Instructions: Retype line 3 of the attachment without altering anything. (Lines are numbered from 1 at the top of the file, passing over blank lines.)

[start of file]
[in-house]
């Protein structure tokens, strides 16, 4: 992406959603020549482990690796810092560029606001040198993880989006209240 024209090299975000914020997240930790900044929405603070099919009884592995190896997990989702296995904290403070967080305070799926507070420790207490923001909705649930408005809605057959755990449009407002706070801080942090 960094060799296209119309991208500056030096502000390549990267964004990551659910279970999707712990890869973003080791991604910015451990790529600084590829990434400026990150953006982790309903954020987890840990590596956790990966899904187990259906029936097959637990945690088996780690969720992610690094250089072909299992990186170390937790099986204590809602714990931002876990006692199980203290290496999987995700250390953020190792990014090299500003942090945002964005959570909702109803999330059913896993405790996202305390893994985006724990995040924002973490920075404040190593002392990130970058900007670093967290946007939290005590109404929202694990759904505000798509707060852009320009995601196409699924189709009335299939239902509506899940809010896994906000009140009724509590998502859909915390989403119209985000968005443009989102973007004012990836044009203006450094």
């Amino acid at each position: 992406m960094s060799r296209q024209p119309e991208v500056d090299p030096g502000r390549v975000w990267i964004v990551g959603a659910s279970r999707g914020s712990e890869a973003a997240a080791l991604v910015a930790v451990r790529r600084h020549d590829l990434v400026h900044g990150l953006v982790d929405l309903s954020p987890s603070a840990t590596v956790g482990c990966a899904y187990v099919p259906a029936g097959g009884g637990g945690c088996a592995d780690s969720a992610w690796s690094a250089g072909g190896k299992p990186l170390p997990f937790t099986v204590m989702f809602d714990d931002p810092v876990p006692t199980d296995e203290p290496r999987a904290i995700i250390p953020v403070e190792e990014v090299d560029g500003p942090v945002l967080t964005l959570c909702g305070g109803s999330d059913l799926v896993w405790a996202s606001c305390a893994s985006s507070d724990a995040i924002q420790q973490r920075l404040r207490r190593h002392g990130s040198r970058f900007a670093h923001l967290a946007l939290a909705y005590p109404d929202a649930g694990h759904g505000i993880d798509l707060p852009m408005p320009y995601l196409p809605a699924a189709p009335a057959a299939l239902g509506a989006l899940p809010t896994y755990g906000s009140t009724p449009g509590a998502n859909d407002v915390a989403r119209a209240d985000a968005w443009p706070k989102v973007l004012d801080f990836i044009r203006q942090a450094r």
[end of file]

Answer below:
């Amino acid at each position: 992406m960094s060799r296209q024209p119309e991208v500056d090299p030096g502000r390549v975000w990267i964004v990551g959603a659910s279970r999707g914020s712990e890869a973003a997240a080791l991604v910015a930790v451990r790529r600084h020549d590829l990434v400026h900044g990150l953006v982790d929405l309903s954020p987890s603070a840990t590596v956790g482990c990966a899904y187990v099919p259906a029936g097959g009884g637990g945690c088996a592995d780690s969720a992610w690796s690094a250089g072909g190896k299992p990186l170390p997990f937790t099986v204590m989702f809602d714990d931002p810092v876990p006692t199980d296995e203290p290496r999987a904290i995700i250390p953020v403070e190792e990014v090299d560029g500003p942090v945002l967080t964005l959570c909702g305070g109803s999330d059913l799926v896993w405790a996202s606001c305390a893994s985006s507070d724990a995040i924002q420790q973490r920075l404040r207490r190593h002392g990130s040198r970058f900007a670093h923001l967290a946007l939290a909705y005590p109404d929202a649930g694990h759904g505000i993880d798509l707060p852009m408005p320009y995601l196409p809605a699924a189709p009335a057959a299939l239902g509506a989006l899940p809010t896994y755990g906000s009140t009724p449009g509590a998502n859909d407002v915390a989403r119209a209240d985000a968005w443009p706070k989102v973007l004012d801080f990836i044009r203006q942090a450094r």